Wednesday, March 19, 2014

An Honorable Enemy

We’ve all heard the story of the kind-hearted stranger, or angel in disguise, stepping in to help someone and then disappearing, never to be heard from again. But sometimes, those stories have even more incredible turns.

Take, for instance, the events that transpired over the skies of Europe on December 20, 1943. Early that morning, a fleet of nearly five hundred bomber planes departed a foggy England, targeting an aircraft factory in the German city of Bremen. After dropping their bombs, the planes turned for home. However, one B-17, which had been fighting engine trouble the entire way, started to fall behind. One of its four engines had gone out entirely, and an anti-aircraft shell had blown a large hole in it’s nose. This was its crew, and pilot Second Lieutenant Charlie Brown’s, first bombing run.

As it fell farther behind, the B-17 became a prime target for the hovering German fighters. Eight fighters attacked, and Brown started to improvise with evasive maneuvers. Making himself as small a target as possible, he began playing chicken with the fighters. The plane’s guns, however, had frozen at the high altitude and could not return fire. One fighter got behind Brown and killed the tail gunner. A waist gunner was severely wounded. Half the rudder was shot away, and one whole rear stabilizer was entirely shot off. A fuel tank had its cap blown off, but somehow did not explode. Then, in the middle of a turn, the bomber’s oxygen supply failed, the crew fell unconscious, and the plane dove to the earth.

Miraculously, Brown awoke as the oxygen supply revived due to the lower altitude. More miraculously, he was able to pull the plane out of its dive. The German fighters were gone, but the bomber was still over enemy territory. The plane’s navigator charted a course back to England, but between them and the sea was the “Atlantic Wall” - one of the strongest German defenses in Europe.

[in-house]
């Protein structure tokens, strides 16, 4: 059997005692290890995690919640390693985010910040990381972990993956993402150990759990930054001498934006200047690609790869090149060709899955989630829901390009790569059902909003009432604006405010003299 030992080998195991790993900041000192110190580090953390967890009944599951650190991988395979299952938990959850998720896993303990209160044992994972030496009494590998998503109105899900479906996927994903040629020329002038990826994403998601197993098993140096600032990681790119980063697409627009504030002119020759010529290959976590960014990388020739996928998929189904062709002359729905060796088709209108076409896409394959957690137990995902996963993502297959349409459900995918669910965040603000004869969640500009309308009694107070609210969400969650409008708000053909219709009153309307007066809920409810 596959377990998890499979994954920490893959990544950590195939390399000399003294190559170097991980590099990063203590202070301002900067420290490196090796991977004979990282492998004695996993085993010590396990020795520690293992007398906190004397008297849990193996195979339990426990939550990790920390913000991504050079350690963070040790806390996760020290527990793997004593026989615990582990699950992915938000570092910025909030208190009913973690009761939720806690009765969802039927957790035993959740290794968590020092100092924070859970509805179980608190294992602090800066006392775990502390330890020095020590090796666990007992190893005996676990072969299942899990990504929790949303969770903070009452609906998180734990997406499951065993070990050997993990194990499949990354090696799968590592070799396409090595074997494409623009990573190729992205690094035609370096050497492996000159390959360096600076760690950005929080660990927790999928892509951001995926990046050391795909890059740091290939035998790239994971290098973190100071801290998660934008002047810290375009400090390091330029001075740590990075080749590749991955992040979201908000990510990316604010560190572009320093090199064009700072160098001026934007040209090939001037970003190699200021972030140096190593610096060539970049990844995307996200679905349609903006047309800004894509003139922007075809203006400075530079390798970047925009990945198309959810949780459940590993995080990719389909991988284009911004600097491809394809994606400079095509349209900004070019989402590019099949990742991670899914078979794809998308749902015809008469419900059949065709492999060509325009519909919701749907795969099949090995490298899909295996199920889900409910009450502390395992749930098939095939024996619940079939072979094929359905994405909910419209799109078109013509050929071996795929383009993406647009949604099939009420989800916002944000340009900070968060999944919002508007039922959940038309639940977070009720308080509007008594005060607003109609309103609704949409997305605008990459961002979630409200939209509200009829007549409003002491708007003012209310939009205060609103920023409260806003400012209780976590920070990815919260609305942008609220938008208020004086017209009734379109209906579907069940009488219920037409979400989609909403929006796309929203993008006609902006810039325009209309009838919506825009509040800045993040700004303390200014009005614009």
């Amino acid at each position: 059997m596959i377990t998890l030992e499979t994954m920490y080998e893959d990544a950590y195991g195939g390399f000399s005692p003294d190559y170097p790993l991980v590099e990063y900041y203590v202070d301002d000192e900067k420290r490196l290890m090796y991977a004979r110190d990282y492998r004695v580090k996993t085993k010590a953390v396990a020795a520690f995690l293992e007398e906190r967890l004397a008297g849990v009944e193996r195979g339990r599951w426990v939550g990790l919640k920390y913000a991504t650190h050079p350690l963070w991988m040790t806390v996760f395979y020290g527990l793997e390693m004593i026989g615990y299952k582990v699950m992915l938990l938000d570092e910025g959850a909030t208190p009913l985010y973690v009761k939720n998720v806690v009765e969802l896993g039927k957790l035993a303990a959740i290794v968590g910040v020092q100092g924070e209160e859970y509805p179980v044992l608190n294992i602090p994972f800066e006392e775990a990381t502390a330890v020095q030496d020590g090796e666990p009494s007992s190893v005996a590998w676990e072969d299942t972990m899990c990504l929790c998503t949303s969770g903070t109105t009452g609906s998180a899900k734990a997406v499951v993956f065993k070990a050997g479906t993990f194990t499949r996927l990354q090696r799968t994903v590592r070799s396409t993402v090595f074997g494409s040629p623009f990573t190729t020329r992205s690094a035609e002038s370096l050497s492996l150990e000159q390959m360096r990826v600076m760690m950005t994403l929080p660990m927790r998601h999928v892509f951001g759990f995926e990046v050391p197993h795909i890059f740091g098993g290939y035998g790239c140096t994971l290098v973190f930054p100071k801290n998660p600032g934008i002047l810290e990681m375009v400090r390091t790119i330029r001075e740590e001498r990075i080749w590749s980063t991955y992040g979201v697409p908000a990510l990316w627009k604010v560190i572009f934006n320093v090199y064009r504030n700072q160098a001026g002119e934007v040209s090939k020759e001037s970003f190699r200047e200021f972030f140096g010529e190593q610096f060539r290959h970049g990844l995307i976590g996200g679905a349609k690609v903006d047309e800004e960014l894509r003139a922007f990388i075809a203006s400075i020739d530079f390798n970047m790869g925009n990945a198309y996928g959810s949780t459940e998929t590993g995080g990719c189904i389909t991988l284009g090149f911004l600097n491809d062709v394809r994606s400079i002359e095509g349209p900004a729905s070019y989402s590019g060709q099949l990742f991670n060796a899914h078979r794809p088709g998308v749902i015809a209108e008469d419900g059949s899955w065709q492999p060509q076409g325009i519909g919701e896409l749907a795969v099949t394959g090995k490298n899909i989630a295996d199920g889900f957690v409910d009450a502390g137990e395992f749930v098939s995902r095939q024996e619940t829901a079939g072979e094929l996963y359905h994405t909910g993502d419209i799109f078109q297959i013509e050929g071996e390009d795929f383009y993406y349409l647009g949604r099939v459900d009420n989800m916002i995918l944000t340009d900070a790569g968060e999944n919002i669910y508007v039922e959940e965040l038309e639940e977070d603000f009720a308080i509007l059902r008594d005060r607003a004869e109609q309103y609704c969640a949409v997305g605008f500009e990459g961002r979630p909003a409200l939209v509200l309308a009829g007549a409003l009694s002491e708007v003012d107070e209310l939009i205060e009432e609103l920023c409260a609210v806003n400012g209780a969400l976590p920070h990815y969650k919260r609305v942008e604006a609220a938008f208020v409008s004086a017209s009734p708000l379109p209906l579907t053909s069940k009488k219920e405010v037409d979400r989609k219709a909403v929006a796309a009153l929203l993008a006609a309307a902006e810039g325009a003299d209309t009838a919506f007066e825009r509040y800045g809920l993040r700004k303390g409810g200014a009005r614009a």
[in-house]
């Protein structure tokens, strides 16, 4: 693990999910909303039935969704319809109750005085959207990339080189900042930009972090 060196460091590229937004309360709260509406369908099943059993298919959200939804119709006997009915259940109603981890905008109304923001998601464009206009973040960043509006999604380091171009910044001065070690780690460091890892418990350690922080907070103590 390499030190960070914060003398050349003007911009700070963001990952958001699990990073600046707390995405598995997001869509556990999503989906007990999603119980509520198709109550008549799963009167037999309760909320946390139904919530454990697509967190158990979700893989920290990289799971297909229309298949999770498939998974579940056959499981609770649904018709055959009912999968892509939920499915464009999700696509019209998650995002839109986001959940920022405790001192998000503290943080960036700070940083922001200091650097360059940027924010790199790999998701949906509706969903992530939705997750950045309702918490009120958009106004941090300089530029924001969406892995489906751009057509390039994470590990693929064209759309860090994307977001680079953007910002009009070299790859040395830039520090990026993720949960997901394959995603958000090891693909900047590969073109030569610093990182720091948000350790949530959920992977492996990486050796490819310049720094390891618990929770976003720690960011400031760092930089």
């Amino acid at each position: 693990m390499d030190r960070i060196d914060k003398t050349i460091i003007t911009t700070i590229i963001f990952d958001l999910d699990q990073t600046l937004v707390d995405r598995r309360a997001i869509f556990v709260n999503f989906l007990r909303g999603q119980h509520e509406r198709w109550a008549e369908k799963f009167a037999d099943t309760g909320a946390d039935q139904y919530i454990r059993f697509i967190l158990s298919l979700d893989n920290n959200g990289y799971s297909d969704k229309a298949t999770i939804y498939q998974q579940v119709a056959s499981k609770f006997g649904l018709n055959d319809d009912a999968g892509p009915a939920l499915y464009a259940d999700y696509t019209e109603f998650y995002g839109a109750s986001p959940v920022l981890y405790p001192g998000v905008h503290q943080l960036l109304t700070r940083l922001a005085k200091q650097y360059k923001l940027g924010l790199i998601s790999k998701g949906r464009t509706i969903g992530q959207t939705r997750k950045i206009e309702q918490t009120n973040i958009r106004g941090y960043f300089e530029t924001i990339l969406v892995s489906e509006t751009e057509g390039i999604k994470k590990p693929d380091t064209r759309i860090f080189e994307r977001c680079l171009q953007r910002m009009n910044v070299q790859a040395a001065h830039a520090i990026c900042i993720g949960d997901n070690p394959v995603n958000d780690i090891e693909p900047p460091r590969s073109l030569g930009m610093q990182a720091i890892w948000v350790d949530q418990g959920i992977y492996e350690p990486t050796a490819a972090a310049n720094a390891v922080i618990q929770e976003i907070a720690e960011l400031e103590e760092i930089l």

Just at that moment, the worst possible thing happened. A solitary German fighter flew behind the bomber. However, instead of taking advantage of such an easy target, it flew up alongside the bomber. Brown was scared stiff--and kept pretending it wasn't there. But the German anti-aircraft, seeing the enemy bomber escorted by one of their own, held their fire. Once over the North Sea, the German pilot saluted and flew away. Brown and his crew landed safely a few hours later. Their plane was in shambles. Brown later said that looking at his plane after they landed was more frightening than anything that had happened in the air.

Brown, and the rest of his crew, survived the war. But they weren’t the only ones. So did the German pilot. His name was Franz Stigler, and he was a German ace. At the time of the incident, the only thing between him and the Knight’s Cross was shooting down one more bomber. In 1990, they tracked each other down and met for the first time.

When journalist Adam Markos contacted Brown and told him he wanted to write this story, Charlie responded: “If you really want to learn the whole story, learn about Franz Stigler first. He’s still alive. Find out how he was raised and how he became the man he was when we met over Europe. Better yet, go visit him. He and his wife are living up in Vancouver, Canada. When you have heard his story, come and visit me and I”ll tell you mine. In this story, I’m just a character--Franz Stigler is the real hero.”

Markos did just that, and wrote a book about it. More than a story about what happened over Germany that morning, A Higher Call is the story of honor in war. It’s the story of a highly skilled German ace who refused to shoot a defenseless enemy. And it’s the story of the German Air Force, torn between honorable patriotism and Nazism.

War often can bring out the worst. It can also surprise us.

Related Posts Plugin for WordPress, Blogger...